Throw away your flashcards - learning Katakana should be fun! With the JapaneseMEOW Katakana game, you can practice the syllabary by popping the correct balloons with your cute little kitty paws. Aww.
Let's face it - Katakana is more difficult to learn than Hiragana because you will have less exposure to it during your studies. The key to overcome this of course is with a lot of practice. This game will help you become a Katakana master while experiencing the scenic rush of Osaka, Japan. Did a mention there's a prize waiting for you at the top of the Osaka castle?
◆ How to play:
You will control a half cat, half fox creature named "Haru" with the left/right buttons on the sides of the screen. The game will start with a blue cloud on your screen, and will be marked with a romaji character. Romaji is the representation of Japanese kana using the western, 26-letter alphabet. Matching the romaji to the correct Katakana symbol is your job of course. Your success of landing on the right balloons will lift you further up into the sky and landing on the wrong ones will have dire consequences. If you can make it up to the top of the Osaka Castle, there's a rocket chair waiting for you to take you to the final destination. Buckle up!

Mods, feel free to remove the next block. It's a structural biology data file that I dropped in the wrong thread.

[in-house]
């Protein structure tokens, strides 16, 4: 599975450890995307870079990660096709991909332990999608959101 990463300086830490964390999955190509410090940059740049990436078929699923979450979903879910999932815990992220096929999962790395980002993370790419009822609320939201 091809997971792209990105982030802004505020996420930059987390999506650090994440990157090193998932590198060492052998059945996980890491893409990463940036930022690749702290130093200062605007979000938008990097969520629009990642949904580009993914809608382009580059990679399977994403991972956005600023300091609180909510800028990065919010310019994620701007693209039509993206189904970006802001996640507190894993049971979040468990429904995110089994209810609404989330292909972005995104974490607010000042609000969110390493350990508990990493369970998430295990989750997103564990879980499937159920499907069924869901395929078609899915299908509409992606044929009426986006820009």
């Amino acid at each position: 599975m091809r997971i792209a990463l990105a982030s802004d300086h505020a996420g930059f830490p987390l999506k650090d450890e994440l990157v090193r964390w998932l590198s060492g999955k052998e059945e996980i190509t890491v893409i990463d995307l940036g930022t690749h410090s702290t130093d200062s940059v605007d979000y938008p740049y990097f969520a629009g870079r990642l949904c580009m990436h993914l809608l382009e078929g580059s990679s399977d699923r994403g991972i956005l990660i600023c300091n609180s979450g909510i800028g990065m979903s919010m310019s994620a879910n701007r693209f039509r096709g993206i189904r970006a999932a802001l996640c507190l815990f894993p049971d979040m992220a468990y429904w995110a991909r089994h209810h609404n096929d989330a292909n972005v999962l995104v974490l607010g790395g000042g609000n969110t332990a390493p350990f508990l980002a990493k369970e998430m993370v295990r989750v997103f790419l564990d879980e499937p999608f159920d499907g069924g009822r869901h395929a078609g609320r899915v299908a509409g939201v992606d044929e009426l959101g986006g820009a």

- Reminders of which Katakana you missed, and of course which one sent you to the ground.
- Randomized shuffling of the Katakana balloons after every restart.
- A FREE Skype lesson with a native Japanese speaker is given rewarded to those who pass the game.
Do not play this game if you afraid of heights, cute kittens or balloons.
Study and Print the Katakana Chart before playing the game at:
▶ "What is the difference between Hiragana and Katakana?"
Katakana represents the same sounds as Hiragana, but is used primarily for foreign names and words of foreign origin. If you are not Japanese, then chances are your name, home country and favorite local restaurant would be written in Katakana as well! It is also used as an onomatopoeia. For example, a Japanese “meow” is ニャン (“Nyan”). This sound, like it’s English version is an onomatopoeia and is usually spelled with Katakana. Any word that imitates a sound will often fall under this category as well, and I should let you know now that there are a lot of them in Japanese!
▶ "Who owns this app?"
Keiko is a certified Japanese Language Instructor from JapaneseMEOW and owns all of the rights to the Katakana Game.
We also made a kanji app that we are continuously developing! If you have any questions/suggestions, please drop us a line (firstname.lastname@example.org).
This version has more music tracks and better stability. Enjoy!
Challenge friends and check leaderboards and achievements.
With Family Sharing set up, up to six family members can use this app.